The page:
I expect that tomorrow or next day, if all's ell, we will be on out way to Salem in Futon Co. of this state, one of the northern counties. Only Co. G are going. The Chaplain who makes it his headquarters at Jacksonport came up yesterday. He thinks of accompanying us to Salem.
He preached this A.M. from the text 'God forbid that I should glory, except in the cross of Christ.' He is to preach again at four o'clock. I believe that I have enjoyed myself more in his company than in the company of anyone else, although I have spent pleasant hours with several others. The one-year men belonging to the regiment will be on their way home this week I expect. How long Uncle Samuel will exercise his paternal care over us conscripts, vets, and three year men I know not, but we still hope to be home ere Winter's icy chain binds the Father of Waters. My health is good, and I have amused myself by picking and eating two quarts of blackberries per day. I understand it is fifty miles from here to Salem. We will march there. I presume that our facilities for receiving and sending mail will not be very good up there, so you must not think it strange if I do not write very often. I am feeling anxious about you, Sula, for I have not heard from you for several weeks. I trust that you and Edwin are well. Ben Keeney has not been well for a long time and I am glad he is going home. Mr. Martin, I understand, was taken from Jacksonport to the hospital at Duvall's Bluff. I hope that he will be able to go home with the rest. I do not think that Ben Keeney ought to feel lonesome for he has received over sixty letters, I think he said, form his wife. I have received fifteen I believe from my wife. I hope, Sula, that this will find you well, and also the rest of the folks. Please give my regards to the folks and write soon, to your affectionate husband,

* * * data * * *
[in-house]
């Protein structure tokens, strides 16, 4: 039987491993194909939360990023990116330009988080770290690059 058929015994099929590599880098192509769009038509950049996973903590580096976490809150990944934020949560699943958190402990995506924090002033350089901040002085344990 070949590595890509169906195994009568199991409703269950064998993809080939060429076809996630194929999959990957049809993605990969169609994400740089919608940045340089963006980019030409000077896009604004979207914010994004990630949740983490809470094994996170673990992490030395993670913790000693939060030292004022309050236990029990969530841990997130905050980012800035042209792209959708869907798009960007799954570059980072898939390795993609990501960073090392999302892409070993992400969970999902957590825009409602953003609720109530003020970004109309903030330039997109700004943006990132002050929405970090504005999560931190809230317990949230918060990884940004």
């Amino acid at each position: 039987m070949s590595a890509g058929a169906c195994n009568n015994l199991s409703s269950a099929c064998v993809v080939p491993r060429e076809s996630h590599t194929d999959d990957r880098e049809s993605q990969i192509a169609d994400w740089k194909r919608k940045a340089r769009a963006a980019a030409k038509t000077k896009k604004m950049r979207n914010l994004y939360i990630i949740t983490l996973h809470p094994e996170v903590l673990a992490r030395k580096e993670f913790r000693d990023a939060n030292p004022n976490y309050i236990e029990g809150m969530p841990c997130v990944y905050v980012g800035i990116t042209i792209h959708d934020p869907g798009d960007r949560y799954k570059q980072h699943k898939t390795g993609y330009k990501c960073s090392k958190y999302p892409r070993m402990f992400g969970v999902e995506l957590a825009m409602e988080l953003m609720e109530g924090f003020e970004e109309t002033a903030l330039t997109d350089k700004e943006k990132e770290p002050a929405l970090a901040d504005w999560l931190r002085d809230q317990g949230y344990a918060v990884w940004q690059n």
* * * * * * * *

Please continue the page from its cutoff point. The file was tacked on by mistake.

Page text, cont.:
Ursula W. Emery.